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lodoc
12-06-2004, 07:22 PM
I have owned a pair of JBL Jubals since approx 1974 and continue to enjoy them regularly. Both woofers (126 A ) have been reconed one or two times. Recently I noted the absence of bass from one of the speakers and pulled it out of the cabinet. The spider has come loose from the basket but the foam and cone look good. I have read all the posts using 'adhesive' to search and have seen responses ranging from cyanoacrylate to 2-pt epoxy to silicone RTV.

My question is two part:
1) can I just reglue this and what type of adhesive will work best?
2) if I need to send them out again who in the field is recommended to do the repair? I'd like them to hold up for somewhat longer than the last repair which lasted only a few years. I don't abuse them but they are driven hard at times with a reasonably low distortion HK amplifier and mostly digital signals. BTW- I do have teenagers that have come to appreciate their quality and I don't always know what goes on when I am not home.

thanks in advance for any input to my first post on this forum
karl

GordonW
12-06-2004, 08:05 PM
Well, to do the job right, you'll first need to remove the dustcap, and shim the voice coil. As for adhesive- for this application, I'd be inclined to use 2-part epoxy, either the 5 minute or 30 minute variety. This will allow you to coat both surfaces without worrying about the glue hardening up before you can get things assembled properly. Also, it'll allow you to play around with the spider mounting alignment, to make sure it's dead on straight.

Don't use a huge amount of glue, but do make sure you get both surfaces (basket and spider edge) coated pretty uniformly. Then, push the cone/voice coil down (while making sure the shim is seated firmly in the gap, between the coil and pole piece) to squish the two sides together. With glue on both sides, it should tack together well enough to not have to worry about it pulling up, with epoxy...

Regards,
Gordon.

lodoc
12-06-2004, 08:38 PM
thanks for the input. I was afraid that would be the answer. I was concerned with aligning the voice coil properly in the magnet if I attemped to just 'glue' the spider back onto the basket. my limited knowledge of speakers was just gleaned in the last day or so when I realized they would not be functional for a party tomorrow night and hoped to make a quick repair. may have to plug in the bozaks or advents. some related articles I quickly read indicated alignment and shims. at least I learned some new vocabulary terms such as spider and basket.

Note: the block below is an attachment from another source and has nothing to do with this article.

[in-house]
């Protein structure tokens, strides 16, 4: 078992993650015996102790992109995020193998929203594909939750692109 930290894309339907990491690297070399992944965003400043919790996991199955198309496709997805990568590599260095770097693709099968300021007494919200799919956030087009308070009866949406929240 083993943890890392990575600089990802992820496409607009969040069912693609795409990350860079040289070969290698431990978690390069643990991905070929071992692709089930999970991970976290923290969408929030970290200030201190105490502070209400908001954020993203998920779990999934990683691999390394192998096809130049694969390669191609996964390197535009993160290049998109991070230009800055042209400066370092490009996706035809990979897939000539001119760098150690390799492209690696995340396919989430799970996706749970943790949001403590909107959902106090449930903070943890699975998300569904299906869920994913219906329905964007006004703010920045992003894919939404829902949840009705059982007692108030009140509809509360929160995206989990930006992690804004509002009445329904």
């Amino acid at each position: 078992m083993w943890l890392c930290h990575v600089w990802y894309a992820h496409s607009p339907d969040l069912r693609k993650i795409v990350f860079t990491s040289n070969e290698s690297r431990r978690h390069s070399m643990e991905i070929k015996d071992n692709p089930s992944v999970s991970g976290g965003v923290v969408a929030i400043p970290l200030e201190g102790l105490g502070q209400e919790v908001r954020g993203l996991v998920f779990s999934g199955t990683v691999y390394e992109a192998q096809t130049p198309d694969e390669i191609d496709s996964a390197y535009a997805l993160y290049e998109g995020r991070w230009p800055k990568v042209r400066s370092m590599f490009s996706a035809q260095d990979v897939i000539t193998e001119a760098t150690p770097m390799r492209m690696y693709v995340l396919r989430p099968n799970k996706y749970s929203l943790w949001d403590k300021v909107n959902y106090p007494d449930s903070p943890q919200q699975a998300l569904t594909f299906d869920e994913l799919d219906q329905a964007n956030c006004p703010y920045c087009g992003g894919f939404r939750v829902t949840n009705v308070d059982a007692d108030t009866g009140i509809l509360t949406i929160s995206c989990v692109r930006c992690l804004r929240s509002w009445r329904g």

once again, time to call a professional.

I should probably have the pair done again..... any recommendations on reputable repair facilities since the repaired / reconed drivers have not seemed to hold up nearly as well as the originals?

Zilch
12-06-2004, 10:06 PM
Find your local authorized JBL Pro Service Center here:

http://www.jblproservice.com/service/index.html

OR, take them back to where they did it the last time and raise holy Hell with them to fix them for free. Teens nothwithstanding, they can NOT have been glued properly.... :mad:

Party? Did someone say, "Party?" :rockon1: :bouncy:

boputnam
12-07-2004, 07:06 AM
lodoc...

Not knowing where you live, Zilch's advice is good. If you are willing to ship, Orange County Speaker (http://www.speakerrepair.com/) does good work.

An alternative, interim possibility - if you're game: You could glue them without removing the dust cover, centering the voice coil using a 30Hz tone. With the surrounds intact (you say), running a 30Hz tone while drying will likely give good centering. It may even be a good enough repair to defer the reconing - if not, you were going to recone them anyway, but this might get those Jubal's into that party!

John
12-07-2004, 12:51 PM
I would try Bo,s advice you have nothing to lose!!! Why mess with the dust cap if you do not have to.

David Dryden
12-07-2004, 01:41 PM
Lodoc,

I told you they'd have the answer! :D Hope you are able to get them repaired without difficulty. Good luck!

lodoc
12-07-2004, 02:00 PM
thanks for the advice. I'll give it a whirl if I can find a 30Hz source - I enjoy good quality equipment but my hobbies include restoring 67 gto convertibles and not stereophonic equipment.

I did hit the link for authorized JBL repair facilities in my area (se michigan).
I realized that was my method of choosing a repair facility the last time the speakers failed since my local high-end audio shop has stopped doing instore repairs. I even recognized the name of the last company I had repair them - though I cannot tell from looking at the speakers if the one
that failed this time was the last one repaired?!? and to be honest I would not use that facility again as they disappointed me by shipping via USPS when they had agreed (and I paid for) UPS 3d shipping and they arrived after an event and I once again had to use my 'second choice' speakers.

so, I am glad to have input on repair facilities with a good track record. the additional shipping cost is marginal and I'd rather have the work done correctly.

have I made a mistake in the past by only having the driver that fails repaired? my limited research in the last day of reading topics on this forum has alluded to having the pair done - 'they both get the same signal - make sure they are done together and match' someone said.

boputnam
12-07-2004, 02:33 PM
I'll give it a whirl if I can find a 30Hz source I Googled and found this Test Tone Generator (http://www.esser.u-net.com/ttg.htm) with a 30-day trial. Looks pretty cool...